CFAH

San Francisco Recorded Median Sales and Sales Volume: June 2009 (www.SocketSite.com)
According to DataQuick, recorded home sales volume in San Francisco fell just 1.8% on a year-over-year basis last month (561 recorded sales in June ’09 versus 571 sales in June ‘08) and rose 12.7% compared to the month prior. The difference between recorded and listed sales activity speaks to a spike in unlisted closings, generally new construction or bank-owned sales that we’ll once again characterize as being driven by discounting.
San Francisco was only one of two Bay Area counties to record a year-over-year decline in sales volume in June with Napa recording a 4.4% decline. San Francisco’s median sales price in June was $635,000, down 12.6% compared to June ’08 ($726,750) and up a nominal 0.2% compared to the month prior.
For the greater Bay Area, recorded sales volume in June was up 20.4% on a year-over-year basis and up 16.1% from the month prior (8,644 recorded sales in June ’09 versus 7,178 in June ’08 and 7,447 in May ’09), while the recorded median sales price fell 27.4% on a year-over-year basis, up 3.1% compared to the month prior (the third uptick in 18 months).

Last month 37.3 percent of all homes resold in the Bay Area had been foreclosed on in the prior 12 months, down from 40.5 percent in May and the lowest since 36.0 percent in August 2008. The peak was 52.0 percent in February this year. By county, foreclosure resales ranged last month from 6.3 percent of all resales in Marin to 62.7 percent in Solano.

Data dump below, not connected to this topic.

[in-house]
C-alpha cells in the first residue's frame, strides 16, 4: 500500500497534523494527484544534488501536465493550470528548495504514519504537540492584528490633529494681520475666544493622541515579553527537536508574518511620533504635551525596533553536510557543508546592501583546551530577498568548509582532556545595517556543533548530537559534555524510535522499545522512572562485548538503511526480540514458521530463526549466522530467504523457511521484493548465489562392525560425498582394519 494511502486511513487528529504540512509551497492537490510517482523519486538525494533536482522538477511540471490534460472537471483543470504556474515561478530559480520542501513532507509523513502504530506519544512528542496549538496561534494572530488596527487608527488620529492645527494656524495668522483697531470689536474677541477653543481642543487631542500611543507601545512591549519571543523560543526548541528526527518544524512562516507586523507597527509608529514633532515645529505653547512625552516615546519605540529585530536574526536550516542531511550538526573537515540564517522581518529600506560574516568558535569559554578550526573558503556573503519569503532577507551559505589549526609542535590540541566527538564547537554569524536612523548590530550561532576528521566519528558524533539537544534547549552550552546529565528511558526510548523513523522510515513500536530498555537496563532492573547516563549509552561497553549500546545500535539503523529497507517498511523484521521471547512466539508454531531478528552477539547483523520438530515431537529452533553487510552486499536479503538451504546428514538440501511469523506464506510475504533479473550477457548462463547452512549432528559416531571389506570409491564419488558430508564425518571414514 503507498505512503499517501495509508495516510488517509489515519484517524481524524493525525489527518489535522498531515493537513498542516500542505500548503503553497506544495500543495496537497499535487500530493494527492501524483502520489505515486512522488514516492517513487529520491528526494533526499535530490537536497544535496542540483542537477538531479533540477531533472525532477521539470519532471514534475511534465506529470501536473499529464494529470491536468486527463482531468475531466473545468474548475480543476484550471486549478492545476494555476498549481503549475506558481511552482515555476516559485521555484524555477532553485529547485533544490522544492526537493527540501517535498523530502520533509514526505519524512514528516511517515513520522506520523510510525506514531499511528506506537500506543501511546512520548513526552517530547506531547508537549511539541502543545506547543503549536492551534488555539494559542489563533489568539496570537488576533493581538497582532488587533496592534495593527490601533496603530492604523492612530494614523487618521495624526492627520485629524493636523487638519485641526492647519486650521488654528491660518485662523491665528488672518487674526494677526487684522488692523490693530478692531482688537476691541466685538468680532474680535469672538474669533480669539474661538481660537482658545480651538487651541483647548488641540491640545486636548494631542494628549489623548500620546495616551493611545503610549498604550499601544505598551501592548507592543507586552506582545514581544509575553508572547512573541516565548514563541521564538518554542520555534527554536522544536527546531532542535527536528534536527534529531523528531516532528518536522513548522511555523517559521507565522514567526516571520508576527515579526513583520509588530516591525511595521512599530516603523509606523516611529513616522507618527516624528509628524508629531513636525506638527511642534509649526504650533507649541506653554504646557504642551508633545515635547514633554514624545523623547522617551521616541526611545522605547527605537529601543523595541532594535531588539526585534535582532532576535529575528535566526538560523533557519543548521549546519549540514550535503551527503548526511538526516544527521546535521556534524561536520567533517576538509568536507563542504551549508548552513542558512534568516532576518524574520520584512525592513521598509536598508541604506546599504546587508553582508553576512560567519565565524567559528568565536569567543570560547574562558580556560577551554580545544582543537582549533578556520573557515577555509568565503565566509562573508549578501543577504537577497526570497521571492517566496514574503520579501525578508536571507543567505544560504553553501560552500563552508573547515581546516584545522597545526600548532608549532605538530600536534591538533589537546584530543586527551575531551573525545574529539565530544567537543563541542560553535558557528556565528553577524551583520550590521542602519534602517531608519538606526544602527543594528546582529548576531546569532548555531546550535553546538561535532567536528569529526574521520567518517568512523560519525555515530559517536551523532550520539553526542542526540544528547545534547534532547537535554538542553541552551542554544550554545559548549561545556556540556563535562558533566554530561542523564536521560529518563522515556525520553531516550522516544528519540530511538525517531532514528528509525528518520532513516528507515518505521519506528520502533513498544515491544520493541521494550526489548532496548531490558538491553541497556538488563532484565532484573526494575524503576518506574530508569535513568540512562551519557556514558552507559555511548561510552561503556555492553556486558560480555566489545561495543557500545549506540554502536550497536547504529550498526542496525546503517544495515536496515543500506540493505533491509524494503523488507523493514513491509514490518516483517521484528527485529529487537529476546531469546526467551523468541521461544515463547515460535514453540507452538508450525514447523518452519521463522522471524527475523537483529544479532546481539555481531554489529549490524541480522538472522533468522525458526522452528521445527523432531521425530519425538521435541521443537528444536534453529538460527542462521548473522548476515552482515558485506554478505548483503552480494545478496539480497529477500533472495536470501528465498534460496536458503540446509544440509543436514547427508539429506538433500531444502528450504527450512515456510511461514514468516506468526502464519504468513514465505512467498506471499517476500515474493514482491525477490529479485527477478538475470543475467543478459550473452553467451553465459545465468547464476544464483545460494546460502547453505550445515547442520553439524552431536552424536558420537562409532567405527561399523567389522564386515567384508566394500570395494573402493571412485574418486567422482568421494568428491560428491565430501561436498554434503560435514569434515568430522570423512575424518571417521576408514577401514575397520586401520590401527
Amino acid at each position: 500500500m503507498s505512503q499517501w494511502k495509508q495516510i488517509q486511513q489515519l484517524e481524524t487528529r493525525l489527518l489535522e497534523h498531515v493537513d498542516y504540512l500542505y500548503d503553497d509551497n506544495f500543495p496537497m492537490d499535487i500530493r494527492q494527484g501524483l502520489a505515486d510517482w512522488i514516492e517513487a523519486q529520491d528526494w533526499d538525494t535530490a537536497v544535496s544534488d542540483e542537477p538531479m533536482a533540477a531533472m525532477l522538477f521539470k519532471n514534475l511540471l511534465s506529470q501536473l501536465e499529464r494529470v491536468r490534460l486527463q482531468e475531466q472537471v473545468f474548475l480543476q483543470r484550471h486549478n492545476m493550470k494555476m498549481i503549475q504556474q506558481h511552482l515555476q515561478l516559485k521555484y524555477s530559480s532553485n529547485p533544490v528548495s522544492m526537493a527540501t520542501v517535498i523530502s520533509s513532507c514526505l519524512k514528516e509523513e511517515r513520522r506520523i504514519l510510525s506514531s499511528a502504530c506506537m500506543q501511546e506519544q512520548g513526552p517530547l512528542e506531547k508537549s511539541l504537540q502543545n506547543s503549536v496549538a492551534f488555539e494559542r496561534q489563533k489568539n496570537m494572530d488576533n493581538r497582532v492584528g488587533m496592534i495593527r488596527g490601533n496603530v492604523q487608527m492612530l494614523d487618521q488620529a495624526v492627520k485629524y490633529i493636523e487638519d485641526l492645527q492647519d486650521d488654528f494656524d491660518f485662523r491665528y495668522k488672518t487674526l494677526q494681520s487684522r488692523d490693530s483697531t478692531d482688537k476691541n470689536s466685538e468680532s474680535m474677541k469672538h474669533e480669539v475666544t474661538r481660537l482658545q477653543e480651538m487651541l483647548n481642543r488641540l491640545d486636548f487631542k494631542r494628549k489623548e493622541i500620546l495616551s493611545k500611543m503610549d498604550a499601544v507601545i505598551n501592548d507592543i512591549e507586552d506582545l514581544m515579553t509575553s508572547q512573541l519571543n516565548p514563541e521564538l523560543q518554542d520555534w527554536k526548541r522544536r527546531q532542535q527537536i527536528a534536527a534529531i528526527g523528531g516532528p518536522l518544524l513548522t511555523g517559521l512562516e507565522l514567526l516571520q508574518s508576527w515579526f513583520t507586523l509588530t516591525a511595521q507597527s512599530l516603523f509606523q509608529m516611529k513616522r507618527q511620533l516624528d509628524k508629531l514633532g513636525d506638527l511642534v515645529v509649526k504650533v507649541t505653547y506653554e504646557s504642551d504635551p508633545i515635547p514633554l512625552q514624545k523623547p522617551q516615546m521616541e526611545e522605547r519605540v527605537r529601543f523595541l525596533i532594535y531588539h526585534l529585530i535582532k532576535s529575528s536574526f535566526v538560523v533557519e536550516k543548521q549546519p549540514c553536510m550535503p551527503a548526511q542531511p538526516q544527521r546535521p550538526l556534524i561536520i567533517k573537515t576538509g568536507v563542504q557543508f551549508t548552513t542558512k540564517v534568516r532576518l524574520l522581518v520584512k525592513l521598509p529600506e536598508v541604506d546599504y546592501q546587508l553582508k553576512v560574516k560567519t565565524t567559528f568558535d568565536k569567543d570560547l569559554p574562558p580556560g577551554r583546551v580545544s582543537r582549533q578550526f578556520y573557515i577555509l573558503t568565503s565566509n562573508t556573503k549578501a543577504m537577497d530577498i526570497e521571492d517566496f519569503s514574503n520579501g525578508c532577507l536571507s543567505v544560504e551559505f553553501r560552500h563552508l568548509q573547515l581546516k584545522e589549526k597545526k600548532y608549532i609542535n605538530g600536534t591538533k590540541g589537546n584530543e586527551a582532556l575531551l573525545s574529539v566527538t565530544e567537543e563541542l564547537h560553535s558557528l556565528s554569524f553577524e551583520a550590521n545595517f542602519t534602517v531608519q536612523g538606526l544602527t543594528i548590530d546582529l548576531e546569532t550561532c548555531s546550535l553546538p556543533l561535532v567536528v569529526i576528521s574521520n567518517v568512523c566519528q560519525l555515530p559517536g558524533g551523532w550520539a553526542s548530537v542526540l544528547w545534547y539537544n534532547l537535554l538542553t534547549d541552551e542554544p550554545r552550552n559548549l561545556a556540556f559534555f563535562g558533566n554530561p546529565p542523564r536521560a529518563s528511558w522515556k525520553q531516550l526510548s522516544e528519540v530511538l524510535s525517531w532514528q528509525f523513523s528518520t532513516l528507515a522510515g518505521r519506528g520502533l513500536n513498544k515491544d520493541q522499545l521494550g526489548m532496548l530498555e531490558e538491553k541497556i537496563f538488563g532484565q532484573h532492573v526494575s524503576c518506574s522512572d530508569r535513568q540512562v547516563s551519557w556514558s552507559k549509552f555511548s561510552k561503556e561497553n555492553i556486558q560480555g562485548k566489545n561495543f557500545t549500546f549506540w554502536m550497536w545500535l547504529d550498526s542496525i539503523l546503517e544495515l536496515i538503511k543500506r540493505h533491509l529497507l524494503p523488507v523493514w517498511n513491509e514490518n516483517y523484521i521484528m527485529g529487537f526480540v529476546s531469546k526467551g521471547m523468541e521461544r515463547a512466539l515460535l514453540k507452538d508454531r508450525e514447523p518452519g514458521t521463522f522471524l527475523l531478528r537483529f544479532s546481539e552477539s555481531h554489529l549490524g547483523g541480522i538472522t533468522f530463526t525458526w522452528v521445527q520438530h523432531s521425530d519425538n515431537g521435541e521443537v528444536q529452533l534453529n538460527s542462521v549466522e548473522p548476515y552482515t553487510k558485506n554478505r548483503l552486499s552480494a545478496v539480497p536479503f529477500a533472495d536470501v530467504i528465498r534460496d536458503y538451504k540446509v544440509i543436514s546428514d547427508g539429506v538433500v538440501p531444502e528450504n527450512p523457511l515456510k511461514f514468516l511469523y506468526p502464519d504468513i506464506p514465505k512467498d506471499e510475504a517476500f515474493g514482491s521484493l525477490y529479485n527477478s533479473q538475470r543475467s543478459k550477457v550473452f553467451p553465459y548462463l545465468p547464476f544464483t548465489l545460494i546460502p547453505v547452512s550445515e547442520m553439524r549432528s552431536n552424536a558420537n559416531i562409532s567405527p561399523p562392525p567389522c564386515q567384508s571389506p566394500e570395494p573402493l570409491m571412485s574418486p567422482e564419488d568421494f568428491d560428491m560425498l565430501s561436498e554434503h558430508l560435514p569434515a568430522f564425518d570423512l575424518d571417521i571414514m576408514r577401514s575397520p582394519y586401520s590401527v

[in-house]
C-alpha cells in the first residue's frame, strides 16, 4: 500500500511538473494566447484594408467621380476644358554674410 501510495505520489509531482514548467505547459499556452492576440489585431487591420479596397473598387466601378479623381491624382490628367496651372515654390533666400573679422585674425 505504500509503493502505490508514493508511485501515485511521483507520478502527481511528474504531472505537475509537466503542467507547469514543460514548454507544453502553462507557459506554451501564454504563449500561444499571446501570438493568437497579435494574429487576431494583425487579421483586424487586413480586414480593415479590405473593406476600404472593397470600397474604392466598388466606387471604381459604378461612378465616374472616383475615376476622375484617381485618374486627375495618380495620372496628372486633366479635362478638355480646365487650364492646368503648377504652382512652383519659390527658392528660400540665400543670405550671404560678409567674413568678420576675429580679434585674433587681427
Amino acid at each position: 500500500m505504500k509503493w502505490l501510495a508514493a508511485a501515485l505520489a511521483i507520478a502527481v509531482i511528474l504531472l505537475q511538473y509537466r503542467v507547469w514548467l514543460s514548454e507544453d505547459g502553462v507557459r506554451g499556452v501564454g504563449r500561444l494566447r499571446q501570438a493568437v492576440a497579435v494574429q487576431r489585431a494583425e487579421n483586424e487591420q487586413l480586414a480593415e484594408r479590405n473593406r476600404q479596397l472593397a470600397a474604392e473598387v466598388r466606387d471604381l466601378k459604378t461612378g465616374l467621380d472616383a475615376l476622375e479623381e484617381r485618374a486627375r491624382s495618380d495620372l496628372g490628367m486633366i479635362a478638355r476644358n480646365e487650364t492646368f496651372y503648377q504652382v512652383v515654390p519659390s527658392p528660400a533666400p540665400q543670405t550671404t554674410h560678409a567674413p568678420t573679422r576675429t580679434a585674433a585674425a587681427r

Use of government-insured FHA loans – a common choice among first-time buyers – represented 24.1 percent of all Bay Area purchase loans in June, down from a record 26 percent in April but up from 10.7 percent a year ago.

At the extreme, Solano recorded a 66.5% year-over-year increase in sales volume (a gain of 340 transactions) on a 38.3% drop in median sales price.
As always, keep in mind that DataQuick reports recorded sales which not only includes activity in new developments, but contracts that were signed (“sold”) many months or even years prior and are just now closing escrow (or being recorded).
Bay Area home sales and median price rise [DQnews]
San Francisco Recorded Sales Activity In May: Down 16.0% YOY [SocketSite]
San Francisco Listed Sales Volume In June: Down 14% YOY [SocketSite]
Infinity Sales Update: New Contracts Up But Driven By Discounts [SocketSite]

Comments from Plugged-In Readers

  1. Posted by ashot

    so we’re stabilizing then?

  2. Posted by unwarrantedinlaw

    What a powerful local market. After the greatest bust in a generation, which has made getting a jumbo loan incredibly difficult, the premier properties – single family houses north of Clay – have hardly been affected.

  3. Posted by anon